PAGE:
After more than 5 years of activities the GlobWetland Africa project is coming to an end. Over the course of the project, the team has successfully collaborated with Ramsar and a broad range of African stakeholders and international organizations on how to make the best use of open and free satellite data, primarily from the Sentinel missions, for wetland assessment, inventory and monitoring.
The GlobWetland Africa project was launched in late 2015 and during the first years of operation (2016-2019) the project developed and open-source and free-of-charge software toolbox for the end-to-end processing of a large portfolio of EO products and the subsequent derivation of spatial and temporal indicators on wetland status and trends. The versatility and multipurpose capacity of the Toolbox and the Sentinel missions (as well as other EO missions) to support wetland assessment, inventory and monitoring has been clearly demonstrated. For example, the wetland inventory and inundation regime products are derived from long and dense time series of satellite images, principally Sentinel 1 and 2 but also Landsat images to cope with the high temporal variability of hydrological conditions of wetlands. Further, classifiers such as Random Forest and Support Vector Machine, which are incorporated in the GlobWetland Africa Toolbox, are well suited to high-dimensional classification problems as they can ingest both multi-date and multi-sensor data. This synergistic use of Sentinel-2 with Sentinel-1 radar imagery is especially advantageous for African sub-equatorial coastal areas where data acquisition can be a major practical problem due to clouds. In addition, Sentinel-2, with its 5-day repeat cycle, 10-m spatial resolution and availability of bands along the red edge, will help users to advance the characterization of wetlands into different habitat classes and/or structural classes (e.g., based on vegetation height and density).
Still, the broad scope of information products during the project’s initial years (i.e. wetland delineation, wetland habitat mapping, monitoring of inundation regimes, hydrological modeling and water quality) meant the toolbox was demonstrated only on a site by site basis across wetlands in Africa. However, during this first phase it became increasingly apparent that there was a need to support countries in Africa to conduct full national wetland inventories for them to meet their obligations towards the Ramsar convention as well as the monitoring requirements for the Sustainable Development Goals (SDGs). Limited bandwidths in many parts of Africa prevent effective and instant access to the huge data amounts of data required to perform EO based national wetland inventories, and why online cloud-based services should be promoted to bring the users to the data.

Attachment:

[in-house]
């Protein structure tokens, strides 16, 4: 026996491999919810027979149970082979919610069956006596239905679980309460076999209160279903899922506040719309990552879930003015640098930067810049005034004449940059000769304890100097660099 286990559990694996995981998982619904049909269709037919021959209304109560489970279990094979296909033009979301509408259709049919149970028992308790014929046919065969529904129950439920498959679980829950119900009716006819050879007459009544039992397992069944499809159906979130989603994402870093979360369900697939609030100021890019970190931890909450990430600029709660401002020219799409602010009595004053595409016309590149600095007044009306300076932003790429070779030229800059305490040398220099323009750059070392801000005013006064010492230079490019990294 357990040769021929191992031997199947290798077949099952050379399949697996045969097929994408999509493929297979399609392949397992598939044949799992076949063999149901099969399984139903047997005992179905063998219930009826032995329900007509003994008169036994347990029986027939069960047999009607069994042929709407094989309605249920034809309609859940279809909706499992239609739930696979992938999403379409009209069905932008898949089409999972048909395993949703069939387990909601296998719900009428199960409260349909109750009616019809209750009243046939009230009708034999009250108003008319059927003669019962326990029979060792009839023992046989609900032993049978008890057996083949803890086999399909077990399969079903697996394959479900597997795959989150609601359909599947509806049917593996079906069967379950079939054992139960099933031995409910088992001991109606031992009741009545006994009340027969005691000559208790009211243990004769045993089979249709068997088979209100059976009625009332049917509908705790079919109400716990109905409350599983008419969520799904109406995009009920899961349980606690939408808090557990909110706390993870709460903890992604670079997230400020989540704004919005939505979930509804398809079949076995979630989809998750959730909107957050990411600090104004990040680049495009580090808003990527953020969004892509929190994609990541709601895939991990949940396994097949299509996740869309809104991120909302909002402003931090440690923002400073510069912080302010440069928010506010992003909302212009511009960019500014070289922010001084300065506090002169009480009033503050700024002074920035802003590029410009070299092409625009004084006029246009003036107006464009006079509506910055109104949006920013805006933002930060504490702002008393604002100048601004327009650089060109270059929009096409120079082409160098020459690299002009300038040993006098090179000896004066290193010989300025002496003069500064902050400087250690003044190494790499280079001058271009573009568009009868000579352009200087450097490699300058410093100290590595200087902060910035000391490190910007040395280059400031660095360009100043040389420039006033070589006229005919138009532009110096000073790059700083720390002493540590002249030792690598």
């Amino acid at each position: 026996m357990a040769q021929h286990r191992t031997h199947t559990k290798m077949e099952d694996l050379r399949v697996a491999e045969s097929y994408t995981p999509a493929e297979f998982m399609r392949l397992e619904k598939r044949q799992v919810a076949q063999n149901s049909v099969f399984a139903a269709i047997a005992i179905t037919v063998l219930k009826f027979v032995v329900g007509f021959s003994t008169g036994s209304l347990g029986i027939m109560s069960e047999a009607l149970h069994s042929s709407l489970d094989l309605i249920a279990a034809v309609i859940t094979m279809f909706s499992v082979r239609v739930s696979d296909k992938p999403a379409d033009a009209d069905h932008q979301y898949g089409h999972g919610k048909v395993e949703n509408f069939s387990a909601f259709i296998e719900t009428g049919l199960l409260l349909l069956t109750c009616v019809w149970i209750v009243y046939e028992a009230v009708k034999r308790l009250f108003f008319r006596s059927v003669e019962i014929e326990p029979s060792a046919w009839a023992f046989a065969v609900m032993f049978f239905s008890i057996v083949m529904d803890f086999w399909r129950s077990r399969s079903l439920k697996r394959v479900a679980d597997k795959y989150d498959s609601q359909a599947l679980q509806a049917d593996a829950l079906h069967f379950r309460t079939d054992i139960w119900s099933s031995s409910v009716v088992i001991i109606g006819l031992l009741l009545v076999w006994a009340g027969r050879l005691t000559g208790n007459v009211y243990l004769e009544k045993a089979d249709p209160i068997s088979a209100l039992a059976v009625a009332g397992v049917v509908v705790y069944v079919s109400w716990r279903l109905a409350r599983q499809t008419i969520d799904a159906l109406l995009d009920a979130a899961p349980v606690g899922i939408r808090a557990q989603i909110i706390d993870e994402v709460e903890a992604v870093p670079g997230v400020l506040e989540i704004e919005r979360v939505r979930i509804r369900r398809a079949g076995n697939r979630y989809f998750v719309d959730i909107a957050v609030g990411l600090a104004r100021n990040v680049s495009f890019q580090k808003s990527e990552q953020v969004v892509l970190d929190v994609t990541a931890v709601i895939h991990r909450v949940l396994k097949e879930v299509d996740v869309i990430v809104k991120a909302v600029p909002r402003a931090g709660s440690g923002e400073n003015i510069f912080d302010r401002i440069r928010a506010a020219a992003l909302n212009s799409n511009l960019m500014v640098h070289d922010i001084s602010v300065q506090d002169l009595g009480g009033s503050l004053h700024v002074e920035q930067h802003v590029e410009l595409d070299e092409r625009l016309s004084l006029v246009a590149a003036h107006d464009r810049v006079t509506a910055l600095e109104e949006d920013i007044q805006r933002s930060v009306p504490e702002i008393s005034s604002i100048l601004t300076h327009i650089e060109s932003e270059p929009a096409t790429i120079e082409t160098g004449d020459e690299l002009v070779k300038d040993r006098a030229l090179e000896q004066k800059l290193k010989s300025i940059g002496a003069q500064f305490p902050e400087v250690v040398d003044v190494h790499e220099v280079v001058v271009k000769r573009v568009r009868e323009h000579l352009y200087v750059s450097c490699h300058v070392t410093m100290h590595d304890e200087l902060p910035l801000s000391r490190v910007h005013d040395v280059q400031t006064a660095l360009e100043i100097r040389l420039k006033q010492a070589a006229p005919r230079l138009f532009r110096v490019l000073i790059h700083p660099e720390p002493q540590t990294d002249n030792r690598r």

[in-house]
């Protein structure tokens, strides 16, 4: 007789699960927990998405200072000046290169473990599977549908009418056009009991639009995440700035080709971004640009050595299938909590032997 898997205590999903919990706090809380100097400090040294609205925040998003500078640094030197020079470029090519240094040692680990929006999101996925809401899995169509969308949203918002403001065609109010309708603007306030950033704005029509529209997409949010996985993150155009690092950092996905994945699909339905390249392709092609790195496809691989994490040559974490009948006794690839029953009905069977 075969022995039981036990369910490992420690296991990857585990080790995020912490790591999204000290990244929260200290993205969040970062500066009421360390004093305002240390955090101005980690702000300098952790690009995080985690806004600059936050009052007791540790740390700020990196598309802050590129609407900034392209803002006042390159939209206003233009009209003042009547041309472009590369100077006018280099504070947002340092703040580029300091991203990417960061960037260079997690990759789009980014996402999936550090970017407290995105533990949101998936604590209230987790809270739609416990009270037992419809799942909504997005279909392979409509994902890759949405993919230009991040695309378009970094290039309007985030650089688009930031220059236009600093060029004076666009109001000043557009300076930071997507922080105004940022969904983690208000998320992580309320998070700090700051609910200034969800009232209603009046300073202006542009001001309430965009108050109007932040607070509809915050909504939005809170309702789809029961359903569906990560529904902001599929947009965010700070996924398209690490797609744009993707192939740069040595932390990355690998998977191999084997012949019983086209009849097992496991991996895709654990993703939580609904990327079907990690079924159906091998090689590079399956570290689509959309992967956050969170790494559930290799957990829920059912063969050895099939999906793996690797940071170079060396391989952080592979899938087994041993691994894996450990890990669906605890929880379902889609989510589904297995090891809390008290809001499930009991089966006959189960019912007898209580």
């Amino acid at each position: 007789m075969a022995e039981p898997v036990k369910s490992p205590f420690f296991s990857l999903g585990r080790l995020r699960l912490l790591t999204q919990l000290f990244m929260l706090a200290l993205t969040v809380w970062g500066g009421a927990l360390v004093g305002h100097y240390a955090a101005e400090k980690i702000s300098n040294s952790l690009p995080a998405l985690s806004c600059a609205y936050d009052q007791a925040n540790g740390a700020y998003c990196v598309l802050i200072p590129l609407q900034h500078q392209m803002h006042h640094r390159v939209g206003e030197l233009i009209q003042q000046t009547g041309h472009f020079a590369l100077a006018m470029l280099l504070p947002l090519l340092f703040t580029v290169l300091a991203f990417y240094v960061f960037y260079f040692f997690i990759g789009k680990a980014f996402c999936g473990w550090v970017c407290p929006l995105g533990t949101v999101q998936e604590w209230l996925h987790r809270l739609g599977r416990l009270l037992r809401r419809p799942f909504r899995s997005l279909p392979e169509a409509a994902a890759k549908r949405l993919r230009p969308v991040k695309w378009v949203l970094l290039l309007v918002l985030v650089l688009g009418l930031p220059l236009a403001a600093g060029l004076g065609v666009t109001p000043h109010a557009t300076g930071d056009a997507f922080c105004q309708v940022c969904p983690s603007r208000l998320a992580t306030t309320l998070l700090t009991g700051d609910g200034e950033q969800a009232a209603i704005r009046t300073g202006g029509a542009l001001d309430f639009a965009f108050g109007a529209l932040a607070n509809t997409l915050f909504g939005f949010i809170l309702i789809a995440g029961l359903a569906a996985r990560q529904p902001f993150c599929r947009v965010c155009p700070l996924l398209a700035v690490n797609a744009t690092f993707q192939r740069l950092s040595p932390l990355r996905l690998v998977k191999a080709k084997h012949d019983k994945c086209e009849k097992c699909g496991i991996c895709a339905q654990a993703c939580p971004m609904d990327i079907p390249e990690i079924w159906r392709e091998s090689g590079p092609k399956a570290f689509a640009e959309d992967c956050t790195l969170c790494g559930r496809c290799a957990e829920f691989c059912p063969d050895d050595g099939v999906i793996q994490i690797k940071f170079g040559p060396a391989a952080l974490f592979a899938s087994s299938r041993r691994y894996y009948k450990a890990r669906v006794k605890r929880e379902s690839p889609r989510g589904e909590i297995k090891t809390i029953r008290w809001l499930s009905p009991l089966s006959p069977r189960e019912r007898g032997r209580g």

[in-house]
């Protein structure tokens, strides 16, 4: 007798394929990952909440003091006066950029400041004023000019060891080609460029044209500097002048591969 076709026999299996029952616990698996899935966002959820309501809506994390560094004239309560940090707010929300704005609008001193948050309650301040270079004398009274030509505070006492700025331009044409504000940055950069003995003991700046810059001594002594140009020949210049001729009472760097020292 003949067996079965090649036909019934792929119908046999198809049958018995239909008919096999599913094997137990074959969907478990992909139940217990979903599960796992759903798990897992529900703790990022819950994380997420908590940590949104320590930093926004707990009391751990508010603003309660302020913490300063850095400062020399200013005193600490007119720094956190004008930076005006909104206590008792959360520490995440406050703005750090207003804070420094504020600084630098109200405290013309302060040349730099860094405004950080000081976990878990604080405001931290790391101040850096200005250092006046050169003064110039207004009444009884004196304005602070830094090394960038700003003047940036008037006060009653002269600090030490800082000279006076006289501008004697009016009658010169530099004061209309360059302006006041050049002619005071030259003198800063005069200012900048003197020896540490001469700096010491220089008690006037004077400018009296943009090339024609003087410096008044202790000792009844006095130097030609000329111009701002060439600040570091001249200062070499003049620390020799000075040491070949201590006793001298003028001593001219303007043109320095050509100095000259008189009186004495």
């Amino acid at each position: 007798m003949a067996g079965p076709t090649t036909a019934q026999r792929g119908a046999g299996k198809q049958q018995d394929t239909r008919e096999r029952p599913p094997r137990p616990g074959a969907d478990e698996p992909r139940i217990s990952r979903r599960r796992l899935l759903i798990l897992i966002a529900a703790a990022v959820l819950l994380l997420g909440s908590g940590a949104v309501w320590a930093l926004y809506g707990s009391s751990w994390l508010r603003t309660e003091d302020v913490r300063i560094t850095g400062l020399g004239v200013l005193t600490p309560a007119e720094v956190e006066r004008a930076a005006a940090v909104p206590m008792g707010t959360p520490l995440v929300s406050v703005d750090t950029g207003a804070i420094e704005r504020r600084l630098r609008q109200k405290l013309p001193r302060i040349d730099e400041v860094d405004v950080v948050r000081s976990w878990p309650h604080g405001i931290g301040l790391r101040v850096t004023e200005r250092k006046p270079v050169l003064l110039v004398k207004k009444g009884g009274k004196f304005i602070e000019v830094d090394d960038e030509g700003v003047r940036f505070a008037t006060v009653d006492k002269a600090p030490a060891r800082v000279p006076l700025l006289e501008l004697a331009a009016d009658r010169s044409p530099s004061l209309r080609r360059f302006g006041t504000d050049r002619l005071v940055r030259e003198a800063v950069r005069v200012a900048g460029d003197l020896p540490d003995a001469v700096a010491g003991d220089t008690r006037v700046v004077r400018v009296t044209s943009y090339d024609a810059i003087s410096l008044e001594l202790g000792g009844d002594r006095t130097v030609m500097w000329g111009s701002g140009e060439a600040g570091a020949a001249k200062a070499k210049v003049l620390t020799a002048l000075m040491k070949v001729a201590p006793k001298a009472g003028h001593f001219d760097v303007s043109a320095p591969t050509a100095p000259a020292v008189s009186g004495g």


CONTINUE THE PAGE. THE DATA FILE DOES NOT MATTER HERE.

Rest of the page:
In response to these challenges, “the GlobWetland Africa – Extension on Wetland Inventory” was initiated in late 2019 to extent the toolbox functionality to the “cloud” and to provide countries with guidelines and tools to perform EO-based national wetland inventorying to meet their reporting requirements towards Ramsar and SDG target 6.6 that seeks to seeks to halt the degradation and destruction of freshwater ecosystems, and to assist the recovery of those already degraded. As a demonstration and proof of concept the GlobWetland Africa extension produced and validated three national wetland inventories (Tunisia, Uganda, and Namibia ), based on the full time series of Sentinel 1 and Sentinel 2 imagery acquired during a 4-year baseline period 2017-2020.
Along with the development and implementation of the toolbox and related EO service demonstrations, the team has also engaged in many related activities over the years to develop and promote a shared vision on how to advance the use of Earth Observation for wetland assessment, inventory, and monitoring. These additional project engagements and highlights include but are not limited to: participation in International events (e.g., World Water Week, World Bank Land & Poverty conference, Living Planet Symposium); parthership building (e.g,, GEO-Wetlands, RAMCEA, Global Partnership for Sustainable Development Data (GPSDD), promotion on World Wetlands Day, Training webinar on national wetland inventories as well as lead and co-authorship on several publications:
- Rebelo, L.M.; Finlayson, C.M.; Strauch, A.; Rosenqvist, A.; Perennou, C.; Tottrup, C.; Hilarides, L.; Paganini, M.; Wielaard, N.; Siegert, F.; Ballhorn, U.; Navratil, P.; Franke, J.; Davidson, N. 2018. The use of Earth Observation for wetland inventory, assessment and monitoring: An information source for the Ramsar Convention on Wetlands. Ramsar Technical Report No.10. Gland, Switzerland: Ramsar Convention Secretariat. [Link]
- Perennou, C., Guelmami, A., Paganini, M., Philipson, P., Poulin, B., Strauch, A., Tottrup, C., Truckenbrodt, J. and Geijzendorffer, I.R., 2018. Mapping Mediterranean wetlands with remote sensing: a good-looking map is not always a good map. In Advances in ecological research (Vol. 58, pp. 243-277). Academic Press. [Link]
- Ludwig, C., Walli, A., Schleicher, C., Weichselbaum, J. and Riffler, M., 2019. A highly automated algorithm for wetland detection using multi-temporal optical satellite data. Remote Sensing of Environment, 224, pp.333-351. [Link]
The GlobWetland Africa project and the extension on wetland inventory is funded by the European Space Agency in partnership with the Ramsar Convention on Wetlands.